Nadi Dikun    Interface Mechanics
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User friendly form validation

Have you ever created a web form that had more than just two login fields?

Or, ever better - tried to build a profile page that users would fill out with joy?

Ok, now imagine a SaaS application that is built upon an AI engine, which has one purpose and one purpose only - to analyze the huge amount of customer data. And you’re that lucky person that has the honor to find an extremely user-friendly way to convince customers to fill out tons of different forms to set everything up!

That is what I’m currently working on, and my puzzle loving mind is happy. :)

If you answered yes to my questions above, you are already aware that motivating users to fill out a form is one part of the puzzle. Another part of this game is handling the form validation. This is a very tricky process when each step gives users a reason to quit.

So lately, I’ve been working on a form validation mechanics that should help users to fill out the forms, rather than bombarding error messages to their screens.

That sounds crazy at first, but let me show you where I’m at in this journey.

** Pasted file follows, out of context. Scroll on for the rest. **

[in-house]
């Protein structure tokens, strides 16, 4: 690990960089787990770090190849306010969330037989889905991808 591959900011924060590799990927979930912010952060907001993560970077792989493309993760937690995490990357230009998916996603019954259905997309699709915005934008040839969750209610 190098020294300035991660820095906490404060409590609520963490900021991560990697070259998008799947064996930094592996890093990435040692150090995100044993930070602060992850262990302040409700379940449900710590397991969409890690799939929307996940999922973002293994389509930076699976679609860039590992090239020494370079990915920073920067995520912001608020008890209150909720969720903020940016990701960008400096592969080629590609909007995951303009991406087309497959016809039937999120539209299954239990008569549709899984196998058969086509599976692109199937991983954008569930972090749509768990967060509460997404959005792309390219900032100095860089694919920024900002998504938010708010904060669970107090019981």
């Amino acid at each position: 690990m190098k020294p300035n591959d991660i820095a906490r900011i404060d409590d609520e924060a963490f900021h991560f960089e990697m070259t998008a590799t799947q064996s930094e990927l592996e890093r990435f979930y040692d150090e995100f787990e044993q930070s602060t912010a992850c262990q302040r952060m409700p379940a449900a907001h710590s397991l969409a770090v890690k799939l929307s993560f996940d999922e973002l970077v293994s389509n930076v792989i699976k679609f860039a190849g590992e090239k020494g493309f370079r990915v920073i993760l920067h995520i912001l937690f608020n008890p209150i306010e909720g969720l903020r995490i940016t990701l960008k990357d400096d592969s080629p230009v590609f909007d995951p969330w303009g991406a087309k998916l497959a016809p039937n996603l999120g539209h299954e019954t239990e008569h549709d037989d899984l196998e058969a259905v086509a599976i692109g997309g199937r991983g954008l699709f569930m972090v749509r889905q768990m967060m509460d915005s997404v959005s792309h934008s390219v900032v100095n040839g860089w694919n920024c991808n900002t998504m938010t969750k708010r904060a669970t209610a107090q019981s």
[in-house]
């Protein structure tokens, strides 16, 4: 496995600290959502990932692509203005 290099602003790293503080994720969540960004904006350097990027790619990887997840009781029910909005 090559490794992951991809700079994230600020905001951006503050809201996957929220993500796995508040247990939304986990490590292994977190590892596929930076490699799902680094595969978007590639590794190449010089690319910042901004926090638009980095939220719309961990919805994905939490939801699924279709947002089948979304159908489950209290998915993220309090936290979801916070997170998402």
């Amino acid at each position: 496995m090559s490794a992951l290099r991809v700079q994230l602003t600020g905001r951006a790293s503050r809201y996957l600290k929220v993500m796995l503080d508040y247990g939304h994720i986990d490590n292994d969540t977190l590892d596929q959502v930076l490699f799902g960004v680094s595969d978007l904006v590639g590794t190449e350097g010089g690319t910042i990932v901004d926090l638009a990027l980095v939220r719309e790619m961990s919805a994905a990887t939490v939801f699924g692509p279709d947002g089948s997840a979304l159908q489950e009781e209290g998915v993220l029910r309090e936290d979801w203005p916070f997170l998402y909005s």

User-friendly form validation mechanics screenshot

At the screenshot above you can see some elements that are being used:

  • notification icons that display different validation states for every required field,
  • error message that asks user to fill out some field.

Personally, I think that static images are outdated when it comes to interaction design and UI/UX. However, I posted this screenshot on purpose, so that you could imagine yourself being a user, who is in a middle of the process of filling out some form with lots of fields…

So if you were that user, what would your next step be?

I bet, you’d enter the Abbreviation field. :)

Let’s see what we’ve got here:

  • A clear call to action - there is only one message that is pointing to the next field that needs to be filled;
  • Users can tell right away how many fields will require their attention;
  • Icons take a really small amount of space and play nicely even with very short fields with long labels;
  • The messages don’t ruin the form markup, due to their absolute positioning.

Now, check it out in action. You’ll notice how gently the form guides a user through the process. It feels more like a tutorial with several steps, rather than a complex form submission.

How it’s built:

So it ends up with this re-usable line of code:

AngularJS directive type: AE

  1. pass a field name (e.g. "formName.fieldName") into the "messages-for" attribute;
  2. pass a scope expression that returns "true" when users tries to submit the given form -->

<!-- Validate Messages directive starts --> <div validate-messages messages-for="siteForm.siteName" submitted="submitted"></div> <!-- Validate Messages directive ends -->

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